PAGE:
Type 1 diabetes (T1D) therapy requires multiple daily insulin injections to compensate the lack of endogenous insulin production due to β-cells destruction. An empirical standard formula (SF) is commonly used for such a task. Unfortunately, SF does not include information on glucose dynamics, e.g. the glucose rate-of-change (ROC) provided by continuous glucose monitoring (CGM) sensor. Hence, SF can sometimes lead to under/overestimations that can cause critical hypo/hyperglycemic episodes during/after the meal. Recently, to overcome this limitation, we proposed new linear regression models, integrating ROC information and personalized features. Despite the first encouraging results, the nonlinear nature of the problem calls for the application of nonlinear models. In this work, random forest (RF) and gradient boosting tree (GBT), nonlinear machine learning methodologies, were investigated. A dataset of 100 virtual subjects, opportunely divided into training and testing sets, was used. For each individual, a single-meal scenario with different meal conditions (preprandial ROC, BG and meal amounts) was simulated. The assessment was performed both in terms of accuracy in estimating the optimal bolus and glycemic control. Results were compared to the best performing linear model previously developed. The two tree-based models proposed lead to a statistically significant improvement of glycemic control compared to the linear approach, reducing the time spent in hypoglycemia (from 32.49% to 27.57-25.20% for RF and GBT, respectively). These results represent a preliminary step to prove that nonlinear machine learning techniques can improve the estimation of insulin bolus in T1D therapy. Particularly, RF and GBT were shown to outperform the previously linear models proposed.Clinical Relevance - Insulin bolus estimation with nonlinear machine learning techniques reduces the risk of adverse events in T1D therapy.

Nonlinear Machine Learning Models for Insulin Bolus Estimation in Type 1 Diabetes Therapy

Noaro G.;Cappon G.;Sparacino G.;Del Favero S.;Facchinetti A.
2020

Abstract

Type 1 diabetes (T1D) therapy requires multiple daily insulin injections to compensate the lack of endogenous insulin production due to β-cells destruction. An empirical standard formula (SF) is commonly used for such a task. Unfortunately, SF does not include information on glucose dynamics, e.g. the glucose rate-of-change (ROC) provided by continuous glucose monitoring (CGM) sensor. Hence, SF can sometimes lead to under/overestimations that can cause critical hypo/hyperglycemic episodes during/after the meal. Recently, to overcome this limitation, we proposed new linear regression models, integrating ROC information and personalized features. Despite the first encouraging results, the nonlinear nature of the problem calls for the application of nonlinear models. In this work, random forest (RF) and gradient boosting tree (GBT), nonlinear machine learning methodologies, were investigated. A dataset of 100 virtual subjects, opportunely divided into training and testing sets, was used. For each individual, a single-meal scenario with different meal conditions (preprandial ROC, BG and meal amounts) was simulated. The assessment was performed both in terms of accuracy in estimating the optimal bolus and glycemic control. Results were compared to the best performing linear model previously developed. The two tree-based models proposed lead to a statistically significant improvement of glycemic control compared to the linear approach, reducing the time spent in hypoglycemia (from 32.49% to 27.57-25.20% for RF and GBT, respectively). These results represent a preliminary step to prove that nonlinear machine learning techniques can improve the estimation of insulin bolus in T1D therapy. Particularly, RF and GBT were shown to outperform the previously linear models proposed.Clinical Relevance - Insulin bolus estimation with nonlinear machine learning techniques reduces the risk of adverse events in T1D therapy.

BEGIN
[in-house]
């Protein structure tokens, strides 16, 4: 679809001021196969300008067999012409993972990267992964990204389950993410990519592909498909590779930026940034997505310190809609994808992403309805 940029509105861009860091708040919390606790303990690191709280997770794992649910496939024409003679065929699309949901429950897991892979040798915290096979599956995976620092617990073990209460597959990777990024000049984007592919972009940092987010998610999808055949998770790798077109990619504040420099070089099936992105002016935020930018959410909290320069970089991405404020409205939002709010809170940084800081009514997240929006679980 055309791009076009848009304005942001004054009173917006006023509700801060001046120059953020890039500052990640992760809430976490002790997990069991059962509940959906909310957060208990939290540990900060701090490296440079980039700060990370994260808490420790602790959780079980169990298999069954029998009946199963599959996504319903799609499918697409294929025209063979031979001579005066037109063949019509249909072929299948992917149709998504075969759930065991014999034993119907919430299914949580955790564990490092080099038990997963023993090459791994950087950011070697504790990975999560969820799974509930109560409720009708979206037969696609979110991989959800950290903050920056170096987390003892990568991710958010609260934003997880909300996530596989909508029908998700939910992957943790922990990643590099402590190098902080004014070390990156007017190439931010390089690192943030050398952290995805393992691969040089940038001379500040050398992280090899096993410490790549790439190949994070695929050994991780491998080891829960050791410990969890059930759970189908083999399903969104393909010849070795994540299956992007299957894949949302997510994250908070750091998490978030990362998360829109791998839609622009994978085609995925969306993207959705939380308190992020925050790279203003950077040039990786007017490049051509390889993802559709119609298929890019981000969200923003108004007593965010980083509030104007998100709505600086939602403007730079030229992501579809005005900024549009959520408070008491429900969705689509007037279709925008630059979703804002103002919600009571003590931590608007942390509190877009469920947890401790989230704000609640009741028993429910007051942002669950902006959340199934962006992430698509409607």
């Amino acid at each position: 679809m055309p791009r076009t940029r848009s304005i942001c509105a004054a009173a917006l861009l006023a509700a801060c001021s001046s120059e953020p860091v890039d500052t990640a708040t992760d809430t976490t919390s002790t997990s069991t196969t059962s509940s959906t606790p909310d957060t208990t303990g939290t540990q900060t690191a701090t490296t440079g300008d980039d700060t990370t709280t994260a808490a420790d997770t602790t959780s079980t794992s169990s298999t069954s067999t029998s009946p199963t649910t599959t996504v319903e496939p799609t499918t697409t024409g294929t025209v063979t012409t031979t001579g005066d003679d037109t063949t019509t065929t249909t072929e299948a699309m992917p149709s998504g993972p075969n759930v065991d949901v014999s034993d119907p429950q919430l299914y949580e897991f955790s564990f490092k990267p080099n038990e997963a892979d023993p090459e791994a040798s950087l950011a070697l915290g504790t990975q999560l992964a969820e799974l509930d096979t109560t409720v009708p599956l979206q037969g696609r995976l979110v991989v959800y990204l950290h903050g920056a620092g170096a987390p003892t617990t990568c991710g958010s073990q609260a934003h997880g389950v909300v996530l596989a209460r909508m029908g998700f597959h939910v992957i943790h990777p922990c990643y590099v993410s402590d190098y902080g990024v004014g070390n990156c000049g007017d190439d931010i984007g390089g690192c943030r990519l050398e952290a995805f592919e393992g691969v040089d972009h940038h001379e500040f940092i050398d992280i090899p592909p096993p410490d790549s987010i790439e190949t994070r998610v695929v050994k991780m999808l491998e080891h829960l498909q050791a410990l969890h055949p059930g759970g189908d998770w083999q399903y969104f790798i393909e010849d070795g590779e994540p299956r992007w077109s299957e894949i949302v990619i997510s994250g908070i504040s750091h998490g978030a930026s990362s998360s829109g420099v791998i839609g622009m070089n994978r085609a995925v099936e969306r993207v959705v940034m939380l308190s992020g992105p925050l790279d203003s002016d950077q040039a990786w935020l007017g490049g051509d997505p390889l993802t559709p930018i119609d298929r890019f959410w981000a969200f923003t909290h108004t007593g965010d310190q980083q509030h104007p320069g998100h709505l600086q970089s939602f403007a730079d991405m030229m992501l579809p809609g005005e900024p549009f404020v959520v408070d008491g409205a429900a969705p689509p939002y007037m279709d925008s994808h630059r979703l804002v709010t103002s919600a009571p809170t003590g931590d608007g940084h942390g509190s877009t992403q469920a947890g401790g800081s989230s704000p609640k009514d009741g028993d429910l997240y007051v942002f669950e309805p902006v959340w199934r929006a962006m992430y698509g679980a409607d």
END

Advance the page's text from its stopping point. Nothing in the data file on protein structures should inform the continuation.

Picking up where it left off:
2020
Proceedings of the Annual International Conference of the IEEE Engineering in Medicine and Biology Society, EMBS
978-1-7281-1990-8
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Utilizza questo identificativo per citare o creare un link a questo documento: https://hdl.handle.net/11577/3385600
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